When using adverbs in English there are a few points that you need to know and make sure you get right. 


Using adverbs to describe actions

There are many types of adverbs In English, usually though, similar to how adjectives help us describe nouns (things such as people, animals, objects, places etc.), adverbs help us describe verbs (action words). They can tell us how, how often, where or when a verb is done.


For example:

Jane is a careful driver.  [adjective]+ [noun] “careful” describes the person “Jane”

Jane drives carefully.  [verb] +[adverb] “carefully” describes the action “drives”



Forming adverbs in English

The most common way to form an adverb is by adding the ending “ly” to an adjective. There are some spelling rules to remember though: if the adjective ends in the letter “y,” it is replaced with the letter “i” and then “ly” is added. Additionally,adjectives ending in “le” also change the spelling, the final “e” is taken away and only “y” is added, while adjectives that have “ic” at the end usually add “ally” to make the adverb form.

Examples of forming and using adverbs in English :

Slow > slowly   He works slowly.

Quick > quickly  He works quickly.

Lazy > lazily      He works lazily.

gentle > gently  He works comfortably.

energetic > energetically   He works energetically.


Making comparisons with adjectives

Unfortunately, not all adverbs use “ly” at the end, there are a few adverbs that don’t follow the rules above. Some of these irregular adverbs don’t change form at all and look exactly the same as their original adjectives. Although this can seem a little confusing, try to remember that adjectives describe something while adverbs describe how you do something. Other adverbs are completely irregular with unique forms that you must memorise.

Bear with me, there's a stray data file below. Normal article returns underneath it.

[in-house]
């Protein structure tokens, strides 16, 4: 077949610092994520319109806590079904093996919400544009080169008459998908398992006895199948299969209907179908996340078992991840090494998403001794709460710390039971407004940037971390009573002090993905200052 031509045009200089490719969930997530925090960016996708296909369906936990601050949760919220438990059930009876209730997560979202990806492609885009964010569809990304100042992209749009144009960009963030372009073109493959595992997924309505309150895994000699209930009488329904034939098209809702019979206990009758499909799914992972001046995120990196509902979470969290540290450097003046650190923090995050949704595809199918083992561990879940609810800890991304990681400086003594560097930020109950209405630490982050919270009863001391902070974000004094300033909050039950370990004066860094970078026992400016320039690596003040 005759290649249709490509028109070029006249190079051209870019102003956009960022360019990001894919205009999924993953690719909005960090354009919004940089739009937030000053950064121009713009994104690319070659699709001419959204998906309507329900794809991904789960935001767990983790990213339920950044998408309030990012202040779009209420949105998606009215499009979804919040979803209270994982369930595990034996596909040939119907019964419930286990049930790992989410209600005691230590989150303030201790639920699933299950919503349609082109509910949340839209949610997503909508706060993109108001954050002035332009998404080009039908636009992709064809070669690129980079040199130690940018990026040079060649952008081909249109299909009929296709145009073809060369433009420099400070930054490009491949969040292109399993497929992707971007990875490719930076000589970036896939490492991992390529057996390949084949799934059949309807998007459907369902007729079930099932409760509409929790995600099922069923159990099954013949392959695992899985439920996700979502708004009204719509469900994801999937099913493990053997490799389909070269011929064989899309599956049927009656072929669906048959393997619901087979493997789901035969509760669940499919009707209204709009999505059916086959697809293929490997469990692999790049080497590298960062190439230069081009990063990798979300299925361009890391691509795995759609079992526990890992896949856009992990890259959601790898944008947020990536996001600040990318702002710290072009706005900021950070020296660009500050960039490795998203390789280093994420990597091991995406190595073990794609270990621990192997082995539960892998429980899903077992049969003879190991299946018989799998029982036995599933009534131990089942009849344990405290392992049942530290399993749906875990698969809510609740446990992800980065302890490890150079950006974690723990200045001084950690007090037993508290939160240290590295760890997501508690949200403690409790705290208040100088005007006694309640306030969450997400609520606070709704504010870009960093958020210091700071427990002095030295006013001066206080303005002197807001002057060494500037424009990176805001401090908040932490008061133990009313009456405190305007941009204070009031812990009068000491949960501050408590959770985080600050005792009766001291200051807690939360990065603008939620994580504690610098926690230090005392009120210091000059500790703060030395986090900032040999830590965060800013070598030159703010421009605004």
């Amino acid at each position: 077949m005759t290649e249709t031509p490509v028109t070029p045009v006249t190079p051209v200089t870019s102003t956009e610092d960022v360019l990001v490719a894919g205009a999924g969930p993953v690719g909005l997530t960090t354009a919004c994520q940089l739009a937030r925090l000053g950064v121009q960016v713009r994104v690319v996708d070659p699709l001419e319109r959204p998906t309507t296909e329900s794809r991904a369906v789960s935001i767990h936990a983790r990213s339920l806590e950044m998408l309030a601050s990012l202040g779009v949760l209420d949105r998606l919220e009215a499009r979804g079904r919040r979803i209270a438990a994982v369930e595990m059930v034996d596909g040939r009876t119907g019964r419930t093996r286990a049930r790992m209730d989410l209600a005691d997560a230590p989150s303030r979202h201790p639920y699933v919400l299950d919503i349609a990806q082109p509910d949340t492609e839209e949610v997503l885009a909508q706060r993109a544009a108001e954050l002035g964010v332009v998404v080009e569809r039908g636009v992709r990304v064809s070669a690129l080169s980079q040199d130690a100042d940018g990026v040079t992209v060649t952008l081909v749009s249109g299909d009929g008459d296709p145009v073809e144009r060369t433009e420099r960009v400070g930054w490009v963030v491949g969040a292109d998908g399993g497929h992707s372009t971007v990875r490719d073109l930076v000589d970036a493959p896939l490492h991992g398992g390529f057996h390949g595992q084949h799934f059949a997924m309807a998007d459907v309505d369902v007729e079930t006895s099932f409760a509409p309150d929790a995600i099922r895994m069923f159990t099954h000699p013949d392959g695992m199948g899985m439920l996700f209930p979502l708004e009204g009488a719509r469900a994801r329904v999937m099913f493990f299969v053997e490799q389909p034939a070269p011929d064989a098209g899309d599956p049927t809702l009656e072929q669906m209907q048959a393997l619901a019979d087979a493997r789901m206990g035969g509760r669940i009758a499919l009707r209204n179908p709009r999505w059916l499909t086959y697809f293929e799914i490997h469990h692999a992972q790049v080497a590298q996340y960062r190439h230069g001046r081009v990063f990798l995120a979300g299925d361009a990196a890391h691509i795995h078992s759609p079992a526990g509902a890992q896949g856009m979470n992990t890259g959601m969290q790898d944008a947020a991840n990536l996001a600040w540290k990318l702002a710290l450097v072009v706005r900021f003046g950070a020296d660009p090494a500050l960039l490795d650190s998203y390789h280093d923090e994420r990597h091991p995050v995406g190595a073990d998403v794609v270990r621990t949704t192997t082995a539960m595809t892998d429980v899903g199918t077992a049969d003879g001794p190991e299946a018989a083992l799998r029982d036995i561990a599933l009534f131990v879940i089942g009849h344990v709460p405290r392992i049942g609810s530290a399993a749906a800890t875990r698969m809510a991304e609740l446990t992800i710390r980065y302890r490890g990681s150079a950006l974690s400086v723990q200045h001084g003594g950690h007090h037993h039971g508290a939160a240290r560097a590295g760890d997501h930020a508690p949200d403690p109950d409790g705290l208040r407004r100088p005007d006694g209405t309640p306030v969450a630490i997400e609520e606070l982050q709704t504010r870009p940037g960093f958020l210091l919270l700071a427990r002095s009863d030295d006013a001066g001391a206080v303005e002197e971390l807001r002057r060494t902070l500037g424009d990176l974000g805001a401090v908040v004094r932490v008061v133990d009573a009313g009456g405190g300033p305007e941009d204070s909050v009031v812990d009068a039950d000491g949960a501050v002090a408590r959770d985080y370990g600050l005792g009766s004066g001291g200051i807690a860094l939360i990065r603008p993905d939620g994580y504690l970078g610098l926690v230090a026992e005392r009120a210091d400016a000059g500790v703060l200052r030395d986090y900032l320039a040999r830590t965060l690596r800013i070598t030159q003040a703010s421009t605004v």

For example:

She is a fast runner / She runs fast

The test was hard / He studied hard for the test

He is a good guitarist / He plays the guitar well

Using adverbs in English comparative and superlative forms

Using Comparative and superlative forms of adjectives in English

Like adjectives, we can also use adverbs to compare how different actions are done. When comparing two actions we use the comparative form of adverbs, when describing the top / best action of a group we use the superlative form of adverbs. To make regular comparative adverbs, simply add “more” before the usual adverb, and similarly, to make regular superlative adverbs add “most” in front of the adverb instead. On the other hand, for irregular adverbs, their forms can be the same as the original adjective or completely unique.

For example:


[adverb]  [comparative]   [superlative]

Loudly > more loudly > most loudly     >The teacher asked me to speak more loudly.

Easily > more easily > most easily       >The dog is the most easily trained pet.

IRREGULAR (same as adjective)

[adverb]  [comparative]   [superlative]

Hard harder hardest       >  Jon exercised harder than Tom.

Fast  faster fastest        >  Mary ran the fastest.

IRREGULAR (unique)

[adverb]  [comparative]   [superlative]

badly worse worst       >  Dave sings the worst out of all of us.

well better best        >  Sophie dances better than Sarah.

Far   Farther/further   Farthest/ furthest   > The red train travelled farthest.


To sum up, using adverbs can help us describe actions in more detail, regular adjectives end in “-ly” and are formed by adding this ending to the original adjective. Remember that irregular adverbs have unchanged or unique forms that don’t follow this rule and that, like adjectives, we can use adverbs to compare two or more actions together. Adverbs also appear very often in music too, check out these songs and see if you can spot the adverbs being used.


Fugees – Killing Me Softly



Jimmy Cliff – I Can See Clearly Now



Savage Garden – Truly Madly Deeply



Ilaria Marazzina

Ilaria Marazzina

Senior English teacher

Ilaria is a senior English teacher and content writer here at break into English. Have a look at our homepage to see how you can sign up for lessons with her or another of our specialist Skype teachers!